UPDATE (Jan. 7, 1:32 p.m. PT) — A private contractor hired by cities across the U.S. to handle public utility payments has again failed to secure credit card information for thousands of customers, this time in Bend.

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The city of Bend is in the process of notifying about 5,000 people that a “malicious code may have been inserted” into the online portal that most people use to pay their utility bills, leaving these customers vulnerable to credit card fraud, according to a Tuesday press release from the city.

The release alerts any customer who paid a utility bill online between Aug. 30, 2019, and Oct. 14, 2019, to monitor their financial accounts and report any suspicious activity to banks. The potentially exposed information includes cardholder name, billing address, card number, type, security code and expiration date.

The incident “was not due to a vulnerability of the City’s infrastructure, systems, or security,” according to the release, which places responsibility on a vendor hired by the city, CentralSquare, a software company managing payments for numerous governments and health care systems.

CentralSquare has a recent track record of security breaches. The company's Click2Gov platform has been hacked repeatedly since 2017, according to various tech industry websites.

Last fall, ArsTechnica reported dozens of cities and tens of thousands of people's credit card information was compromised and sold on the darknet. In July 2018, more than a 1,000 Medford utility customers had information hacked through Click2Gov, according to the Medford Mail Tribune.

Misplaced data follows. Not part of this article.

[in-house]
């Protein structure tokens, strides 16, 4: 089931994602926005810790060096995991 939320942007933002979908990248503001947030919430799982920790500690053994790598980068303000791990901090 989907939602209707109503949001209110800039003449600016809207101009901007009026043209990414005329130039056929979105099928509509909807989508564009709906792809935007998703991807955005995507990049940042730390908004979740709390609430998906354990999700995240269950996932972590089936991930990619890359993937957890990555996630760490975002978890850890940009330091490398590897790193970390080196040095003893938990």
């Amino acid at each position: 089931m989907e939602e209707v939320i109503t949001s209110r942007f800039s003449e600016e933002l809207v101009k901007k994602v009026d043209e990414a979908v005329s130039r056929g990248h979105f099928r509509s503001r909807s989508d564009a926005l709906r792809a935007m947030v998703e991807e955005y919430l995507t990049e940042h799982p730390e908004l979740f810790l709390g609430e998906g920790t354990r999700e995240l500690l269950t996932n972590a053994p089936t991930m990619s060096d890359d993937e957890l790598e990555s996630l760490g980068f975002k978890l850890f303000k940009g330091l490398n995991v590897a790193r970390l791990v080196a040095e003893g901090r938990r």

In an email exchange, CentralSquare declined to answer how many cities and people have been affected by the data breaches and what it’s doing to secure the systems.

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“For security and confidentiality reasons, we cannot disclose any information about our customers, their environments or their security,” a spokesperson who did not provide their name said in an email.

City of Bend Chief Innovation Officer Stephanie Betteridge would not say when the city learned of the potential exposure, only that the information came from CentralSquare. Waco, Texas, warned water customers of a similar breach around a month ago.

“This is an open and ongoing investigation and we're not able to speak to any specifics,” Betteridge said. The investigation includes CentralSquare, contracted forensic investigators, Bend Police and the FBI.

She said she wasn’t aware of any customers who have been defrauded due to the possible exposure of their credit card information.

Betteridge said the payment portal is now secure, and the city is planning to switch to a different payment platform as soon as possible.

More information about the scope of the breach will be released as the investigation continues, according to Betteridge, who added she was not aware of who may have perpetrated the attack.

Affected customers in Bend will be notified by mail, and the city has set up a call center to field concerns at 1-844-987-1209.

Those whose data was compromised will be offered one year of credit and identity monitoring services.

“Because this is our new normal, it's incumbent on everyone to be diligent and monitor their credit cards and their bank accounts and notify the e-credit card companies or their banks if they suspect fraudulent activity,” Betteridge said.

The malware attack comes amidst years of cyberattacks on municipalities and hospital systems around the country. Security measures for local governments are often out of date, while sensitive data is collected to provide essential services.

Betteridge said in this case only credit card information was potentially compromised, not other forms of identifying information. The city of Bend carries insurance against instances of cyberattacks.

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